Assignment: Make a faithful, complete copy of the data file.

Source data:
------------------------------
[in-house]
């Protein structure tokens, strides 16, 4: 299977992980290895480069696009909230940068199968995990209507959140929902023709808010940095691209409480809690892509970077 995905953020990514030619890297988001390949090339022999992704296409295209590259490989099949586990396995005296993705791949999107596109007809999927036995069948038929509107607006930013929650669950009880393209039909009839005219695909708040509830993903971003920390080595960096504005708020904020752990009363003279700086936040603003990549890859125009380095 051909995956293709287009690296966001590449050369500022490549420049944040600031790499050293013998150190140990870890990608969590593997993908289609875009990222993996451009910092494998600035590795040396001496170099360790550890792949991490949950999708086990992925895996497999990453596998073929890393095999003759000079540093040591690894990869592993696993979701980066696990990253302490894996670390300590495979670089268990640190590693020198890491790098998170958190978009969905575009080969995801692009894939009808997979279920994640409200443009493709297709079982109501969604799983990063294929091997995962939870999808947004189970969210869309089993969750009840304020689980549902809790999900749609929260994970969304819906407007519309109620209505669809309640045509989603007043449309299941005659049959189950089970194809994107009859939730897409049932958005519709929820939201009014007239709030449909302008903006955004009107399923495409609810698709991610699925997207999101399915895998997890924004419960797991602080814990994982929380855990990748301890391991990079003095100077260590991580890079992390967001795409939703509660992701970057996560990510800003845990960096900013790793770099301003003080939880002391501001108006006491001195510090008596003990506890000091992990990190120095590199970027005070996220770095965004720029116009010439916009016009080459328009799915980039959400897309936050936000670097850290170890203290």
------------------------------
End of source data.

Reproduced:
[in-house]
């Protein structure tokens, strides 16, 4: 299977992980290895480069696009909230940068199968995990209507959140929902023709808010940095691209409480809690892509970077 995905953020990514030619890297988001390949090339022999992704296409295209590259490989099949586990396995005296993705791949999107596109007809999927036995069948038929509107607006930013929650669950009880393209039909009839005219695909708040509830993903971003920390080595960096504005708020904020752990009363003279700086936040603003990549890859125009380095 051909995956293709287009690296966001590449050369500022490549420049944040600031790499050293013998150190140990870890990608969590593997993908289609875009990222993996451009910092494998600035590795040396001496170099360790550890792949991490949950999708086990992925895996497999990453596998073929890393095999003759000079540093040591690894990869592993696993979701980066696990990253302490894996670390300590495979670089268990640190590693020198890491790098998170958190978009969905575009080969995801692009894939009808997979279920994640409200443009493709297709079982109501969604799983990063294929091997995962939870999808947004189970969210869309089993969750009840304020689980549902809790999900749609929260994970969304819906407007519309109620209505669809309640045509989603007043449309299941005659049959189950089970194809994107009859939730897409049932958005519709929820939201009014007239709030449909302008903006955004009107399923495409609810698709991610699925997207999101399915895998997890924004419960797991602080814990994982929380855990990748301890391991990079003095100077260590991580890079992390967001795409939703509660992701970057996560990510800003845990960096900013790793770099301003003080939880002391501001108006006491001195510090008596003990506890000091992990990190120095590199970027005070996220770095965004720029116009010439916009016009080459328009799915980039959400897309936050936000670097850290170890203290």